SpaceX employees and contractors at work today renovating Hangar S. Image copyright © 2015 Stephen C. Smith.
Once destined for the wrecking ball, historic Hangar S has been saved by SpaceX.
According to a November 2014 Historical American Buildings Survey (HABS) report, Hangar S was originally built at Cape Canaveral in 1957 for the U.S. Air Force. It was made available to Project Vanguard, the United States contribution to the International Geophysical Year.
It can be argued that Hangar S was the epicenter for the early days of the Space Race.
After the Soviet Union orbited its first Sputnik on October 4, 1957, politicians and the media pressured the Vanguard program to respond in kind. Sputnik 1 launched on an intercontinental ballistic missile known in the west as the R-7. Vanguard was using a nominally civilian booster based on a Viking sounding rocket.
The IGY was a peaceful civilian program, and Sputnik 1 did little than transmit beeping sounds, but in the U.S. the public — thanks to overreacting politicians and media — feared this presaged a nuclear Armageddon.
So a Vanguard test vehicle called TV-3 was spun by the media as America's response to the Communists.
It blew up live on national television, on December 6, 1957.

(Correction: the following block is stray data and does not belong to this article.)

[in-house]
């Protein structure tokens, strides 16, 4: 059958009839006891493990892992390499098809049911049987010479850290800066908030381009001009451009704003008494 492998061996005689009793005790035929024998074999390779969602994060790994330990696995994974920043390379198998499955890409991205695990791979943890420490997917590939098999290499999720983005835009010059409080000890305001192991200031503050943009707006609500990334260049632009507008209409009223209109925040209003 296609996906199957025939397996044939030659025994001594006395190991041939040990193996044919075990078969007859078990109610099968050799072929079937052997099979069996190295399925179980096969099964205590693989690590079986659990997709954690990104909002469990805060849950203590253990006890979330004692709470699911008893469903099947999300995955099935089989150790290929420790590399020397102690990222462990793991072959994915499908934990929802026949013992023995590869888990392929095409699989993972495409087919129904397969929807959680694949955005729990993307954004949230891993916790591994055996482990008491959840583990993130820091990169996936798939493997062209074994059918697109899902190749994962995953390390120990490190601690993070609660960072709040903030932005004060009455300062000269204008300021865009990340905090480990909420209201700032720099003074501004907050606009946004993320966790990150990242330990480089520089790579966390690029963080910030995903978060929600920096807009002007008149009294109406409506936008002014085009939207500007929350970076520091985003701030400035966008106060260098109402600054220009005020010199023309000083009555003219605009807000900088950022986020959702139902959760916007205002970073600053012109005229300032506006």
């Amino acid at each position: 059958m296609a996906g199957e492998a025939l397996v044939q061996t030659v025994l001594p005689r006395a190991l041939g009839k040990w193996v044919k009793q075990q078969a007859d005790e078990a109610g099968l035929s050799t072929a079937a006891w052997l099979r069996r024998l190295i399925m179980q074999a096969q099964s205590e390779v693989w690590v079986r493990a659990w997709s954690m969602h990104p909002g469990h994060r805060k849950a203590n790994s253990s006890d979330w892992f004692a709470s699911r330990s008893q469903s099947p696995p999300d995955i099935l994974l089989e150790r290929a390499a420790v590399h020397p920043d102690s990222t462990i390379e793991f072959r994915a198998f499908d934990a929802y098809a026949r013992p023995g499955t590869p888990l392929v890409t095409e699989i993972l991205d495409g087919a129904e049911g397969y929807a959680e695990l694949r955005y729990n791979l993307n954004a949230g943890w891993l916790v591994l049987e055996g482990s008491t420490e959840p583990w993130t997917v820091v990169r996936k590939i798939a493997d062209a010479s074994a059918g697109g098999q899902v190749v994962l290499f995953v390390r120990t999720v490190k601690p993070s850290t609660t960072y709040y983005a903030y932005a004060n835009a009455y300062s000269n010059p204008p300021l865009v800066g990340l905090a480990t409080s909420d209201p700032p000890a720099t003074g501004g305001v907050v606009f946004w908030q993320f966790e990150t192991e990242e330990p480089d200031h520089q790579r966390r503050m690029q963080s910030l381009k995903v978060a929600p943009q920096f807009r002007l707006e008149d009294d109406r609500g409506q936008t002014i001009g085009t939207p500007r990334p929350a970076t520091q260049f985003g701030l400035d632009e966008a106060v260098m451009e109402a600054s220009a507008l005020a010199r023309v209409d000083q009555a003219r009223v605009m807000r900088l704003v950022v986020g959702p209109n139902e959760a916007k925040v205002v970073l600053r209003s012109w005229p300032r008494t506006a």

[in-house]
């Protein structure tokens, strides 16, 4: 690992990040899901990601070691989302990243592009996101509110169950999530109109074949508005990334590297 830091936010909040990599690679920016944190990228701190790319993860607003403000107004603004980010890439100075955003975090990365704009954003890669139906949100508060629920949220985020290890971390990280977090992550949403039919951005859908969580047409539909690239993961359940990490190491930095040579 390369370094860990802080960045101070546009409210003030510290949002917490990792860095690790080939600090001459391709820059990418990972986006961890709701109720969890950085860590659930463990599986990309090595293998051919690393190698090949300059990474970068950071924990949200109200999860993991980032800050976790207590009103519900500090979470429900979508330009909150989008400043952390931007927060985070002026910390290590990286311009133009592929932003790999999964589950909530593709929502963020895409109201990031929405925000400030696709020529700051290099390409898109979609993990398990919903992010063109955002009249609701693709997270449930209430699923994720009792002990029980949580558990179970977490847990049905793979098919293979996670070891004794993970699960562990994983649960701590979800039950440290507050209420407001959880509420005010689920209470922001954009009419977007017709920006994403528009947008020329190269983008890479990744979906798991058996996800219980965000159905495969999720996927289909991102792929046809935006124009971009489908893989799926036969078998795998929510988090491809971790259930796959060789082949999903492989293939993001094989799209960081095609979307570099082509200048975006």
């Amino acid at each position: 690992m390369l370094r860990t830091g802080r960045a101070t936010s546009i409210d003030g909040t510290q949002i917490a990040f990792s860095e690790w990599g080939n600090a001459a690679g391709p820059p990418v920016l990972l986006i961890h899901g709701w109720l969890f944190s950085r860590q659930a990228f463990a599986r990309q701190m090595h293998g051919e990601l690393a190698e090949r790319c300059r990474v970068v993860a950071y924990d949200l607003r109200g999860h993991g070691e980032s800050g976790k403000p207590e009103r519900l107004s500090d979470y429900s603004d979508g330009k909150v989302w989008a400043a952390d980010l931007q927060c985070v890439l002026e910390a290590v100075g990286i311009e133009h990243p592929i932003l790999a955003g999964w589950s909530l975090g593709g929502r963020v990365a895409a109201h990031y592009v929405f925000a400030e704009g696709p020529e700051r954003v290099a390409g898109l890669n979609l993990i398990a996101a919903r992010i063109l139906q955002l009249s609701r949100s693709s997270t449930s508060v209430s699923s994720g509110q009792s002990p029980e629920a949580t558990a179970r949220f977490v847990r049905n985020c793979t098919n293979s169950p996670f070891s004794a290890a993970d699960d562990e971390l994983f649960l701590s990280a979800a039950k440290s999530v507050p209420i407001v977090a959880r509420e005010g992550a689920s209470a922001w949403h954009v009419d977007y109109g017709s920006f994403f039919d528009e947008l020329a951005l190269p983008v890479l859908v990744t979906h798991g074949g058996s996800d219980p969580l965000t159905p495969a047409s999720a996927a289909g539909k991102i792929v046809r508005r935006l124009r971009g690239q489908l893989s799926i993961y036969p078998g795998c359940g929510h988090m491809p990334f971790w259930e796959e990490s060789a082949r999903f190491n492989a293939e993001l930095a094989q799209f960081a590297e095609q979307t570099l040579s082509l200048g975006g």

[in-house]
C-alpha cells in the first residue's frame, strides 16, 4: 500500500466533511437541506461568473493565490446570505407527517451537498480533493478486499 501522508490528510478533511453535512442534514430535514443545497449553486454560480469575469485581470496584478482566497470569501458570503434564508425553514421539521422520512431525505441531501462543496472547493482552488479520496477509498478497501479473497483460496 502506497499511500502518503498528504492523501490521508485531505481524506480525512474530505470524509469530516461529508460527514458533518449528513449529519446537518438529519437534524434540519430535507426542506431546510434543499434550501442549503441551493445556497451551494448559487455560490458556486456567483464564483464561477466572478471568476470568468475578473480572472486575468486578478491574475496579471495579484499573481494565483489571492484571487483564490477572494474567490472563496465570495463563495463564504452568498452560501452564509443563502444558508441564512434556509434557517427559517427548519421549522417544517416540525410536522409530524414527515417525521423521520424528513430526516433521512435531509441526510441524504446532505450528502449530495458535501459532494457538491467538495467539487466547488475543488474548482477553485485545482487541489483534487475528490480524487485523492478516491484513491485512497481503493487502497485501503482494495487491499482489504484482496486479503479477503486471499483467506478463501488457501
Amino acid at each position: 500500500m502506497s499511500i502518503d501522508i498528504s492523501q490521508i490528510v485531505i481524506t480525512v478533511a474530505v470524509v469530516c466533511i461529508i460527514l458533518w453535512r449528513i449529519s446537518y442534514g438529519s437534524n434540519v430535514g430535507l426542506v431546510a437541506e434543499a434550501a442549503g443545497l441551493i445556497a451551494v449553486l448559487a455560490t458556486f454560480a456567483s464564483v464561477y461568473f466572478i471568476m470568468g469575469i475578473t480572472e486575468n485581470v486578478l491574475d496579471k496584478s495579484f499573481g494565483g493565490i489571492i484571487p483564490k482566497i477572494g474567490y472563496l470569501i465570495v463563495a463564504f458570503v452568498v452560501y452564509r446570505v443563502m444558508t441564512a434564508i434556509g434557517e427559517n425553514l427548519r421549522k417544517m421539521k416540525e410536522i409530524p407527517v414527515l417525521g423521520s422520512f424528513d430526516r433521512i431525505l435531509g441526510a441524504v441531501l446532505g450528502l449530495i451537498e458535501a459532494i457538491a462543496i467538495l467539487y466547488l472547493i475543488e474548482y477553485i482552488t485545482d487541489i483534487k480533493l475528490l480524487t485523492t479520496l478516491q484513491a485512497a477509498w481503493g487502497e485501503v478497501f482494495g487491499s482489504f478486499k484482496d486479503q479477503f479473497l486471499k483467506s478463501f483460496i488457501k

A Universal newsreel reporting the failure of TV-3. Video source: Nuclear Vault YouTube channel.
Once the Vanguard program ended, new tenants moved in — NASA employees and contractors working on Project Mercury.
In its earliest days, Project Mercury was stationed at Langley. Prior to NASA's creation on October 1, 1958, the Langley Research Center had been part of NASA's predecessor, the National Advisory Committee for Aeronautics. According to a NASA history site, many of the NACA's aeronautical engineers were reassigned to Project Mercury “to help solve problems far removed from their original training and experience.”
Much of the early training by the Mercury astronauts was at Langley, not at the Cape.
Langley AFB stenciled on the side of Hangar S. Image copyright © 2013 Stephen C. Smith.
According to the 2014 HABS report:
In 1959, NASA’s Pre-Flight Operations Division of Project Mercury moved into Hangar S, where the Mercury spacecraft capsules were received, tested, and prepared for flight. The hangar also housed the Mercury astronauts’ pre-flight training and preparation, including capsule simulator training, flight pressure suit tests, flight plan development, and communications training. The astronaut crew quarters were located on the second floor of the hangar’s south wing. The ownership of Hangar S was transferred in 1964 from the Air Force to NASA, who modified the interior of the hangar high bay in 1965 to process spacecraft payloads. NASA has owned the building since 1965.
By 2012, NASA concluded it no longer had need for Hangar S, so it was scheduled for demolition.
A web site, SaveHangar-S.com, was started to circulate a petition, which seems to have had no impact on saving the facility.
But SpaceX expansion did.
According to a post on that site dated February 27, 2015:
NASA-KSC acknowledges a temporary stay in the demolition of Hangar S as the building is being used by SpaceX for a period of six (6) months after which time the Hangar is to be returned to NASA for the ultimate demolition unless an extension is needed.
In any case, Hangar S is yet another in a growing list of CCAFS facilities now occupied by SpaceX.